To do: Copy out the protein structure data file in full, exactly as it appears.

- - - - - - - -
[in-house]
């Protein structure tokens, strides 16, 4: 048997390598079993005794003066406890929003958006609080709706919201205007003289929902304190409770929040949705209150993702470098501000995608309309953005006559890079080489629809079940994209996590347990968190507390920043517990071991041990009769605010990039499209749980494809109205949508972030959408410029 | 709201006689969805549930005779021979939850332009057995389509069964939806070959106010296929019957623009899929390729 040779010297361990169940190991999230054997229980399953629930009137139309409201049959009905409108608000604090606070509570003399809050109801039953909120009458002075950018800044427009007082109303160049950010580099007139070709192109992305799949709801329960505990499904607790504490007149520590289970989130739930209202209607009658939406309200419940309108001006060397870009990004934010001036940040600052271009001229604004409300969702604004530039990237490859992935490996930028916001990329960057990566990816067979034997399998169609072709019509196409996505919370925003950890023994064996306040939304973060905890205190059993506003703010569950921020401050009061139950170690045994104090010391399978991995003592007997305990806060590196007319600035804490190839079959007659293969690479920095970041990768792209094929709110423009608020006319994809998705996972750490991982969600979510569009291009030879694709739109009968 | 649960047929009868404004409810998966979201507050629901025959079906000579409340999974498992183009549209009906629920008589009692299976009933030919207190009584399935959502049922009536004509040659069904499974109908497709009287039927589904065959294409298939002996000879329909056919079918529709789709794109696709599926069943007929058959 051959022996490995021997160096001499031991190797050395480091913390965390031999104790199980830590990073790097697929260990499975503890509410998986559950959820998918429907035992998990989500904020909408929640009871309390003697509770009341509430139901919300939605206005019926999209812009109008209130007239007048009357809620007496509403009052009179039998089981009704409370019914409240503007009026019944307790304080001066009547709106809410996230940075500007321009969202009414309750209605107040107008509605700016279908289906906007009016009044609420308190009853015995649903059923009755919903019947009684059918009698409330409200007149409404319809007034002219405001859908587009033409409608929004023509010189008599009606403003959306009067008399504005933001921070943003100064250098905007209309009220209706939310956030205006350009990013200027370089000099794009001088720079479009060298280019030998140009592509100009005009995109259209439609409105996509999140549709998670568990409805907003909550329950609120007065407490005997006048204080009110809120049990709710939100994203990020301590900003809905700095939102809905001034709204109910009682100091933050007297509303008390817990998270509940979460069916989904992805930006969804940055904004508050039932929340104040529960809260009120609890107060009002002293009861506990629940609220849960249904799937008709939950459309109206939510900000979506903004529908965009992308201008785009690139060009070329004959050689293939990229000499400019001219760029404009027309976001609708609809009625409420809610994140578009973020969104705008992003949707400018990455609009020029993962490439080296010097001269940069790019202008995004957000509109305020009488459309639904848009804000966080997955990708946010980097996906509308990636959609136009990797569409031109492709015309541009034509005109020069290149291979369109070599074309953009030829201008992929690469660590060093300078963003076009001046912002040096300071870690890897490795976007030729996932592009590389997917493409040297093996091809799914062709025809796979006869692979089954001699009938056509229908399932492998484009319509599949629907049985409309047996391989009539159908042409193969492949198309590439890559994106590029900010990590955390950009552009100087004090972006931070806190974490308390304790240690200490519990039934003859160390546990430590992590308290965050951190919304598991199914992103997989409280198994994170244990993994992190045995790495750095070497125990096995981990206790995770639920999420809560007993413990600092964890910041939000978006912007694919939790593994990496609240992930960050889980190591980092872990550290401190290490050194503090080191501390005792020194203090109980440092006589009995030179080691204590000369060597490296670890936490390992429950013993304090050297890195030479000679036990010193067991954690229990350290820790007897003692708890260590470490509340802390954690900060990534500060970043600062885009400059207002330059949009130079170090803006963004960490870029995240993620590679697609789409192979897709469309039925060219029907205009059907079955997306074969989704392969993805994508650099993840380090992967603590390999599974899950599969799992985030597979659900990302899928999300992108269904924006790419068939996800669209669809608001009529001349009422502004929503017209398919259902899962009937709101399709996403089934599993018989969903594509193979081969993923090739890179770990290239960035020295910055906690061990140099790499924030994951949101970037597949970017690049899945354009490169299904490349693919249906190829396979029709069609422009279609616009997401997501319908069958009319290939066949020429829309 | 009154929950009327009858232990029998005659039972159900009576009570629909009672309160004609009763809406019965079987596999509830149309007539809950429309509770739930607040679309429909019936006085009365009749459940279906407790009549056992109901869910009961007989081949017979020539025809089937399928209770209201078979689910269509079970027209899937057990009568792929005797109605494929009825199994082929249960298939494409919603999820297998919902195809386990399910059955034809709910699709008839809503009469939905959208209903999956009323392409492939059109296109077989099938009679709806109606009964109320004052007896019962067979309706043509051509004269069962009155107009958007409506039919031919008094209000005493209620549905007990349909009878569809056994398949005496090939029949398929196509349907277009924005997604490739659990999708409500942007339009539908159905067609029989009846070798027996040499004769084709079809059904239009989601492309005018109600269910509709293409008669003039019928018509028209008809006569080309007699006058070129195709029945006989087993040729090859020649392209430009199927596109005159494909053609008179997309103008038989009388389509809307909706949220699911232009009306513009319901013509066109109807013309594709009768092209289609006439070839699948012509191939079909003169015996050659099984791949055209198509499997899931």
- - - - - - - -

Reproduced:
[in-house]
């Protein structure tokens, strides 16, 4: 048997390598079993005794003066406890929003958006609080709706919201205007003289929902304190409770929040949705209150993702470098501000995608309309953005006559890079080489629809079940994209996590347990968190507390920043517990071991041990009769605010990039499209749980494809109205949508972030959408410029 | 709201006689969805549930005779021979939850332009057995389509069964939806070959106010296929019957623009899929390729 040779010297361990169940190991999230054997229980399953629930009137139309409201049959009905409108608000604090606070509570003399809050109801039953909120009458002075950018800044427009007082109303160049950010580099007139070709192109992305799949709801329960505990499904607790504490007149520590289970989130739930209202209607009658939406309200419940309108001006060397870009990004934010001036940040600052271009001229604004409300969702604004530039990237490859992935490996930028916001990329960057990566990816067979034997399998169609072709019509196409996505919370925003950890023994064996306040939304973060905890205190059993506003703010569950921020401050009061139950170690045994104090010391399978991995003592007997305990806060590196007319600035804490190839079959007659293969690479920095970041990768792209094929709110423009608020006319994809998705996972750490991982969600979510569009291009030879694709739109009968 | 649960047929009868404004409810998966979201507050629901025959079906000579409340999974498992183009549209009906629920008589009692299976009933030919207190009584399935959502049922009536004509040659069904499974109908497709009287039927589904065959294409298939002996000879329909056919079918529709789709794109696709599926069943007929058959 051959022996490995021997160096001499031991190797050395480091913390965390031999104790199980830590990073790097697929260990499975503890509410998986559950959820998918429907035992998990989500904020909408929640009871309390003697509770009341509430139901919300939605206005019926999209812009109008209130007239007048009357809620007496509403009052009179039998089981009704409370019914409240503007009026019944307790304080001066009547709106809410996230940075500007321009969202009414309750209605107040107008509605700016279908289906906007009016009044609420308190009853015995649903059923009755919903019947009684059918009698409330409200007149409404319809007034002219405001859908587009033409409608929004023509010189008599009606403003959306009067008399504005933001921070943003100064250098905007209309009220209706939310956030205006350009990013200027370089000099794009001088720079479009060298280019030998140009592509100009005009995109259209439609409105996509999140549709998670568990409805907003909550329950609120007065407490005997006048204080009110809120049990709710939100994203990020301590900003809905700095939102809905001034709204109910009682100091933050007297509303008390817990998270509940979460069916989904992805930006969804940055904004508050039932929340104040529960809260009120609890107060009002002293009861506990629940609220849960249904799937008709939950459309109206939510900000979506903004529908965009992308201008785009690139060009070329004959050689293939990229000499400019001219760029404009027309976001609708609809009625409420809610994140578009973020969104705008992003949707400018990455609009020029993962490439080296010097001269940069790019202008995004957000509109305020009488459309639904848009804000966080997955990708946010980097996906509308990636959609136009990797569409031109492709015309541009034509005109020069290149291979369109070599074309953009030829201008992929690469660590060093300078963003076009001046912002040096300071870690890897490795976007030729996932592009590389997917493409040297093996091809799914062709025809796979006869692979089954001699009938056509229908399932492998484009319509599949629907049985409309047996391989009539159908042409193969492949198309590439890559994106590029900010990590955390950009552009100087004090972006931070806190974490308390304790240690200490519990039934003859160390546990430590992590308290965050951190919304598991199914992103997989409280198994994170244990993994992190045995790495750095070497125990096995981990206790995770639920999420809560007993413990600092964890910041939000978006912007694919939790593994990496609240992930960050889980190591980092872990550290401190290490050194503090080191501390005792020194203090109980440092006589009995030179080691204590000369060597490296670890936490390992429950013993304090050297890195030479000679036990010193067991954690229990350290820790007897003692708890260590470490509340802390954690900060990534500060970043600062885009400059207002330059949009130079170090803006963004960490870029995240993620590679697609789409192979897709469309039925060219029907205009059907079955997306074969989704392969993805994508650099993840380090992967603590390999599974899950599969799992985030597979659900990302899928999300992108269904924006790419068939996800669209669809608001009529001349009422502004929503017209398919259902899962009937709101399709996403089934599993018989969903594509193979081969993923090739890179770990290239960035020295910055906690061990140099790499924030994951949101970037597949970017690049899945354009490169299904490349693919249906190829396979029709069609422009279609616009997401997501319908069958009319290939066949020429829309 | 009154929950009327009858232990029998005659039972159900009576009570629909009672309160004609009763809406019965079987596999509830149309007539809950429309509770739930607040679309429909019936006085009365009749459940279906407790009549056992109901869910009961007989081949017979020539025809089937399928209770209201078979689910269509079970027209899937057990009568792929005797109605494929009825199994082929249960298939494409919603999820297998919902195809386990399910059955034809709910699709008839809503009469939905959208209903999956009323392409492939059109296109077989099938009679709806109606009964109320004052007896019962067979309706043509051509004269069962009155107009958007409506039919031919008094209000005493209620549905007990349909009878569809056994398949005496090939029949398929196509349907277009924005997604490739659990999708409500942007339009539908159905067609029989009846070798027996040499004769084709079809059904239009989601492309005018109600269910509709293409008669003039019928018509028209008809006569080309007699006058070129195709029945006989087993040729090859020649392209430009199927596109005159494909053609008179997309103008038989009388389509809307909706949220699911232009009306513009319901013509066109109807013309594709009768092209289609006439070839699948012509191939079909003169015996050659099984791949055209198509499997899931």